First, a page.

Yin and Yan of Aikido. (Sensei Paritos Kar with the author as uke.)

The Birth of Aikido in India

Pic: CMA Times. January, 2007 (New Delhi)

The New Delhi Aikido Dojo was opened in November 2004 by Sensei Paritos Kar, a 4th Dan Black Belt from Aikikai Hombu Dojo Tokyo, who returned to India after living for 15 years of in Japan.

Sensei Paritos Kar is one of the few martial art instructors in India to have the courage to start teaching aikido professionally. To come to Delhi to open an aikido dojo was undoubtedly a big decision for him to make: aikido is almost unheard of in India and it is considered to be a non-competitive “sport” and so it does not interest schools. Moreover, it requires mats and a dedicated space. However, Sensei Kar’s sincerity and dedication helped him to overcome the initial difficulties and attracted like-minded people to help him in his mission.

During the two years of the dojo’s existence, the active membership has grown stronger: as of now, there are about 30 adults, Indians and foreigners, men and women, all training cooperatively. Many current dojo members have a martial arts background. However it is often said that once you start practicing aikido, it is practically impossible to go back to other martial arts because aikido is so different in its approach.

The uniqueness of aikido lies it its spiritual philosophy which was taught by the founder, O-Sensei Morihei Ueshiba and encompasses an attitude of peace and love for all living beings and a oneness with nature and the cosmos. As peace and love have no enemies, an aikido practitioner has no enemies, no opponents to fight. Any aggressive force directed at an aikido practitioner is redirected and effectively neutralized without doing harm to the attacker. The aikidoka’s response is fast, the technique is invisible and it utilizes the aggressor’s own energy and turns it against him. This normally is enough to stop the aggressor in his tracks and to prevent an escalation of the conflict.

Aikido training is not soft or easy by any means. In fact, it is considered one of the most technically difficult and even “esoteric” martial arts. However, the good news is that there are no age limits in aikido. In the Hombu Dojo (The World Aikido Headquarters), Tokyo, I saw many senior people, some in their seventies and even eighties, practicing aikido on a regular basis. There was an elderly man who had knee replacement surgery who was a regular in the early morning class, always with a small foldable stool to help him to do the sitting techniques. The age factor is not a problem in aikido. On the contrary, with many years of practice the techniques become awesomely powerful and imperceptible. The practitioner does not rely on muscle strength but invisibly blends and utilizes the energy of his or her partner/opponent.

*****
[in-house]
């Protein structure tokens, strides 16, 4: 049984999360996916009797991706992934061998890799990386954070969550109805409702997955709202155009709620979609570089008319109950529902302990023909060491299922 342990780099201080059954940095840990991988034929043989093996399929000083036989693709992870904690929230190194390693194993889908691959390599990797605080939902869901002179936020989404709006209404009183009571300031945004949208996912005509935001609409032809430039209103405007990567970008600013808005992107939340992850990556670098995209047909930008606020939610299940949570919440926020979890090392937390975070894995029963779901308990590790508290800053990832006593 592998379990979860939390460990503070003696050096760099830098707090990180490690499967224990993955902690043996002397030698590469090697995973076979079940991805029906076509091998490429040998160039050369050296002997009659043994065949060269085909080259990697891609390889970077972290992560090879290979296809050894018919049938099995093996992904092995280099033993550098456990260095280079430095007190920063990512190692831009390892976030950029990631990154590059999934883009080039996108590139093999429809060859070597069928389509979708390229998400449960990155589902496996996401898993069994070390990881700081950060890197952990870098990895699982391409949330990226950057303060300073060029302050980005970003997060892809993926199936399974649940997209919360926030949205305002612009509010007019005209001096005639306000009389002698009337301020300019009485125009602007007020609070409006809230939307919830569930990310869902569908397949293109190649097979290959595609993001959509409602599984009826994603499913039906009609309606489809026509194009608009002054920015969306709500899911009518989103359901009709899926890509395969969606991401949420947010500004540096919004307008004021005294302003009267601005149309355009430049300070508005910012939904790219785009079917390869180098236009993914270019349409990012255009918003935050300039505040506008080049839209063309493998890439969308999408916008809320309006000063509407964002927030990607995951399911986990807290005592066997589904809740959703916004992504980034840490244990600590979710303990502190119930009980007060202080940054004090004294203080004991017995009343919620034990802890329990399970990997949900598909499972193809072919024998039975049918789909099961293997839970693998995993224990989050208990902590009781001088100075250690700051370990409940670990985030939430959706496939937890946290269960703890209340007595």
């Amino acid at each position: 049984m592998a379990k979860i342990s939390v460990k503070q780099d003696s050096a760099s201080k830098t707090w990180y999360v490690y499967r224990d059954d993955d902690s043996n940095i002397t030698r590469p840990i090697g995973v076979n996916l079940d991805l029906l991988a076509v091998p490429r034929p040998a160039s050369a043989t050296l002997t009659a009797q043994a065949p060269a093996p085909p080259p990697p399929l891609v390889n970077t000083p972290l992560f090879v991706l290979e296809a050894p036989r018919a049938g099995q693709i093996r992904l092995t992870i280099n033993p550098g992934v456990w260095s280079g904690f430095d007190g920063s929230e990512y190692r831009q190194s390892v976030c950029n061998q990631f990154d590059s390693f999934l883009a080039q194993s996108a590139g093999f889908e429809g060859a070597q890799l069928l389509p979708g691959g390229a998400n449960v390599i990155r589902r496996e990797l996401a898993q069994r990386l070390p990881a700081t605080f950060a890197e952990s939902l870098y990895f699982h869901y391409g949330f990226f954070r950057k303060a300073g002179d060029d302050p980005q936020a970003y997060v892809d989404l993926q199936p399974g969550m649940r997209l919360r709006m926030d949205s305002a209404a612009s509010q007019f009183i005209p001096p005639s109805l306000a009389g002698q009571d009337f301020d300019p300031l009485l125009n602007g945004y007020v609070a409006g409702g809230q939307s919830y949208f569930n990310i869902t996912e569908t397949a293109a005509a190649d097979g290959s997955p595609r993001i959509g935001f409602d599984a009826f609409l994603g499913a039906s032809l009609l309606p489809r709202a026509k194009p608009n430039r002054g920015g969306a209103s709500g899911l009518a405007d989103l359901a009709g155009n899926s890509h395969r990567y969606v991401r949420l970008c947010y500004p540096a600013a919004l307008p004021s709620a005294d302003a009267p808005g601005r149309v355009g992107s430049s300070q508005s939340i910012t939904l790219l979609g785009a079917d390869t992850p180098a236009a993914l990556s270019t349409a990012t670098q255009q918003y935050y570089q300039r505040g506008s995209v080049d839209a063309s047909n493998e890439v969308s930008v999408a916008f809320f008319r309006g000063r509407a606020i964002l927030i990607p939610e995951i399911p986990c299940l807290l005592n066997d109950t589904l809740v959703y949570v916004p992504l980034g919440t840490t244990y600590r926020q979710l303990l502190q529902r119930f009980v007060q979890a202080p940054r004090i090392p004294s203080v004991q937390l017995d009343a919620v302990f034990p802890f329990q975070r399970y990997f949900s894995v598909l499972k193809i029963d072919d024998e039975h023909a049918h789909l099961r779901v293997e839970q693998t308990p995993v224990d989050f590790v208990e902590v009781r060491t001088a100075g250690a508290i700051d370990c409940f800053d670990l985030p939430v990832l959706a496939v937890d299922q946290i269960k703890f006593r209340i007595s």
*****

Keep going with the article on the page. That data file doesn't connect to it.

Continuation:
I have never met a person who claimed that they had perfected their aikido. The aiki spirit is ever elusive and the search for perfection lasts a life time. It becomes a way of life for many practitioners. In our dojo we have regular visitors from abroad. This is another tradition: an aikidoka while traveling prefers to carry his keiko-gi (practice uniform) and a hakama (black traditional samurai pants) with him – just in case there is an opportunity to practice.

Aikido practitioners from different counties are welcome to practice in our dojo. Through them we get exposure to different styles and, indirectly, to the teaching of various great aikido masters.

In 2006 the dojo was fortunate to hold 3 seminars conducted by distinguished aikido masters: Shihan Gaku Homma Sensei, the founder and chief instructor of the Nippon Kan, Denver, USA, Shihan Terry Ezra Sensei, the founder and chief instructor of Komyokan Aikido, UK, and K. Sakurai Sensei, 6th dan from the Aikikai Hombu Dojo. Not only did these senseis came and stayed in New Delhi at their own expense, they also taught the students for free. Their mastery of the art combined with their goodwill has helped to boost the nascent art of aikido in India and give tremendous encouragement and experience to our pioneering aikido students.

It is evident that after the two years of hard work and sacrifice on the part of Sensei Paritos Kar, the New Delhi Aikido Dojo has finally established itself and is poised for new growth. We hope that the year 2007 will be rich in aikido experiences and events and that the dojo will attract more dedicated, talented Indian students capable of becoming aikido instructors.